• A content management program can add value to an electronic storage system, allowing users to store additional information with the document.

  • Finding information within a long document is easier and faster.

  • Multiple users can access an electronic document simultaneously.

  • Users can easily and instantly distribute documents to a number of people at once via email.


  • Electronic document storage systems prevent documents from being misfiled or erroneously deleted.

  • A central content management system serves as a single source for up-to-date information.

  • The system can keep track of document revisions maintaining a record of the who, when, and what of every change made.

  • Security is easier to maintain in an electronic environment. Administrators can Control who can see, read, modify, or destroy a particular document.

  • Electronic documents can easily be stored offsite as part of a disaster recovery program.


  • Electronic documents use less office space than traditional paper files

  • Paper documents that need to be retained can be moved off-site to storage facilities.

  • Electronic filing systems save human resources because users can access files on their own rather than requiring the help of support staff.


OCR has never achieved a read rate that is 100% perfect. Because of this, a system which permits rapid and accurate correction of rejects is a major requirement. A great concern is the problem of misreading a character (substitutions).

Through the years, the desire has been:

  • to increase the accuracy of reading, that is, to reduce rejects and substitutions

  • to reduce the sensitivity of scanning to read less-controlled input

  • to eliminate the need for specially designed fonts (characters), and

  • to read handwritten characters efficiently.

However, today's systems, while much more forgiving of printing quality and more accurate than earlier equipment, still work best when specially designed characters are used and attention to printing quality is maintained. However, these limits are not objectionable to most applications, and dedicated users of OCR systems are growing each year.


Our project will focus on creating efficient core components of an OCR such as- text detection, segmentation, character extraction from image, character recognition etc.

The OCR software is divided into various modules and sub modules with a specific task. This enables easy updating, easy debugging, and streamlined distribution of work among team members. All code is written in C/C++ due to wide availability of supporting libraries and IDE's.

The three main modules of our software are:

1. Image input and preprocessing

  • Function to read an image file (*.bmp format )

  • Recognize and extract text from image (apply image binarization and thinning.)

  • Apply segmentation to segregate a single character.

  • Send image to recognition module.

2. Character Recognition

  • Use basic pattern recognition/ feature extraction to determine which character it is.

  • Find match in look up table for various characters- to match the exact alphabet.

  • A dictionary is used to correct spelling errors.

  • Send processed data to output module.

3. Output

Develop a basic text file (*.txt), set attributes (name, location, access permissions etc.), write the output of OCR into file save and close the file.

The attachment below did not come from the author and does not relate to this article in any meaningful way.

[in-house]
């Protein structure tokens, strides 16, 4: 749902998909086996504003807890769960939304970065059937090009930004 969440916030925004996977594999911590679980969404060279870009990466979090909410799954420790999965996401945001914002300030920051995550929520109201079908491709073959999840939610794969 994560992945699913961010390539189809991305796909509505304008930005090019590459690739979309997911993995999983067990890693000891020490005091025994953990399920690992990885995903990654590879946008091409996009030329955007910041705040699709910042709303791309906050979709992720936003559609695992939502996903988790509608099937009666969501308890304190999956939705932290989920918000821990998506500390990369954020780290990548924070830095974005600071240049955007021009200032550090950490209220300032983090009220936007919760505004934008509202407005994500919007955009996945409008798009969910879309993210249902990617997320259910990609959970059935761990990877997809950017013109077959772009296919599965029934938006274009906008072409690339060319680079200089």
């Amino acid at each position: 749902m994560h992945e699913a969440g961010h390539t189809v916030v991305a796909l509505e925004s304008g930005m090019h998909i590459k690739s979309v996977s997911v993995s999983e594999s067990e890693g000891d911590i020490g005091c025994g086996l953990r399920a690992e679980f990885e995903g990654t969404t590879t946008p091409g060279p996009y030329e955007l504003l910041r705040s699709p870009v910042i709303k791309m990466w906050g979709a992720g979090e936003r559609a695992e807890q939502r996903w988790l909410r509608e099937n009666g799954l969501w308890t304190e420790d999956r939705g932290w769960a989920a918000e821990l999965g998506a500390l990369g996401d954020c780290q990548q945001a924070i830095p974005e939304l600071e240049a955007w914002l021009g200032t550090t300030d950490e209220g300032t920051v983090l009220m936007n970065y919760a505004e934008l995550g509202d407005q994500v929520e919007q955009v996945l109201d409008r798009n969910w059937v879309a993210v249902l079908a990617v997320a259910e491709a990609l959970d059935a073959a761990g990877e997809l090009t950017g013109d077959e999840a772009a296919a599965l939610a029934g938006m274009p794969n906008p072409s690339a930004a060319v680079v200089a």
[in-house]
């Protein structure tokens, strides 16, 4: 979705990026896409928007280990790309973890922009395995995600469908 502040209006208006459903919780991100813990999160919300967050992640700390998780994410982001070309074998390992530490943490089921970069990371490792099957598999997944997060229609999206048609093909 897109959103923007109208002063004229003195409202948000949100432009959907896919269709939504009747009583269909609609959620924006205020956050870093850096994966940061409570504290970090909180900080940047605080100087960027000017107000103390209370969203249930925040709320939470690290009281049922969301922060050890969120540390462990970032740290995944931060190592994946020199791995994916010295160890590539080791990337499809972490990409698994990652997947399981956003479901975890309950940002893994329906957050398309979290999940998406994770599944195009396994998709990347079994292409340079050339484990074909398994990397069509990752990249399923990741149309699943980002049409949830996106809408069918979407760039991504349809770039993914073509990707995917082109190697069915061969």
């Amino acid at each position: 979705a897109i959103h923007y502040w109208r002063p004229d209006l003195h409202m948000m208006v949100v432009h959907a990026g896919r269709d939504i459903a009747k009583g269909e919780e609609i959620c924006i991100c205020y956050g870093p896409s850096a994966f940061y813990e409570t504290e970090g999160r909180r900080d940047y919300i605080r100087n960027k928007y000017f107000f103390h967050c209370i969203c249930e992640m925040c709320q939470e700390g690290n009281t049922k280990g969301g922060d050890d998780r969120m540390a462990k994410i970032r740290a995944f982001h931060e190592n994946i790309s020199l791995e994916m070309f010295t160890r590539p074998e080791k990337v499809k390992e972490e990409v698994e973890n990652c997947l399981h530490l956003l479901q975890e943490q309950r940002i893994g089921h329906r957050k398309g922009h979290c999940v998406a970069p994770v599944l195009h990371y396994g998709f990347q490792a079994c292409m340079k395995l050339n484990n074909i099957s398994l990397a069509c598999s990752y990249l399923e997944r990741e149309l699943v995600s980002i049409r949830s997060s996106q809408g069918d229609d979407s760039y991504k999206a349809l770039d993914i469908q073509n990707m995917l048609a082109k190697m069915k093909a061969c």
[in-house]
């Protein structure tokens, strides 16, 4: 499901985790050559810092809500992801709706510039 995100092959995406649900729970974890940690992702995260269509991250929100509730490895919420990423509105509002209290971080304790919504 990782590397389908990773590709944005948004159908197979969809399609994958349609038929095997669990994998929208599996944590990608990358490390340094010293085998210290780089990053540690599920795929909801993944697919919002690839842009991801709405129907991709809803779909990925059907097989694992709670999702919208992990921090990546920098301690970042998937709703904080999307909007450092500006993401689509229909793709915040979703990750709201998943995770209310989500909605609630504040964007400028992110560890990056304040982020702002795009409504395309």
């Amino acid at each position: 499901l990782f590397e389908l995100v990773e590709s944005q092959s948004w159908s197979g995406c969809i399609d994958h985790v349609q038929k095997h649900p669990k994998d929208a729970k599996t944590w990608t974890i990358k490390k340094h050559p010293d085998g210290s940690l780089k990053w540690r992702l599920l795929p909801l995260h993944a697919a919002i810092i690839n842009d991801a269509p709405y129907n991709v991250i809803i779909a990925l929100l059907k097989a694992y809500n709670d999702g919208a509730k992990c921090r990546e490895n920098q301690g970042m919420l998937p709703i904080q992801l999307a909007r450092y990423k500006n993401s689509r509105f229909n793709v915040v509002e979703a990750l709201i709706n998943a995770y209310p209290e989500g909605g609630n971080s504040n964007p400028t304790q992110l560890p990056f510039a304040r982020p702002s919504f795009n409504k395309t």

• General purpose PC running windows xp 32bit/64bit the software may not run properly on older windows version.

  • Flatbed Scanner (optional)

  • Digital Camera(optional)


  • Bloodshed Dev-C++ v4.9.9.2 (C/C++ IDE)

  • Microsoft Visual C++ Express 2008(C/C++ IDE)

  • Borland Turbo C++ (C/C++ IDE)

  • XVI32 (hex editor, binary file analysis)

  • Adobe Photoshop(image editing, preprocessing and analysis)

  • Microsoft Paint(image editing, preprocessing and analysis)



  1. LEVEL 0

  1. LEVEL 1

  1. LEVEL 2

preprocessImage function:

OCRprocess function:

textOutput function:

  1. LEVEL 3




BMP images can range from black and white (1 bit per pixel) up to 24 bit colour (16.7 million colours). The input file that we are going to use for our software is an 8 bit bmp image, i.e., pixels are stored with a color depth of 8 bits per pixel. The color resolution of each pixel can be from 0 to 255(2^8=256). So any file that has to be processed must be first converted to it.

Microsoft has defined a particular representation of color bitmaps of different color depths, as an aid to exchanging bitmaps between devices and applications with a variety of internal representations. They called these device-independent bitmaps or DIBs, and the file format for them is called DIB file format or BMP file format. According to Microsoft support:

A device-independent bitmap (DIB) is a format used to define device-independent bitmaps in various color resolutions. The main purpose of DIBs is to allow bitmaps to be moved from one device to another (hence, the device-independent part of the name). A DIB is an external format, in

contrast to a device-dependent bitmap, which appears in the system as a bitmap object.

A typical BMP file usually contains the following blocks of data:


Info Header

Color Palette

Image Data

India is a country of diversity. With a population of more than a billion, people differ in nearly all dimensions whether it is food patterns, occupation, education, health

BMP File Header

Stores general information about the BMP file.

Bitmap Information (DIB header)

Stores detailed information about the bitmap image.

Color Palette

Stores the definition of the colors being used for indexed color bitmaps.

Bitmap Data

Stores the actual image, pixel by pixel.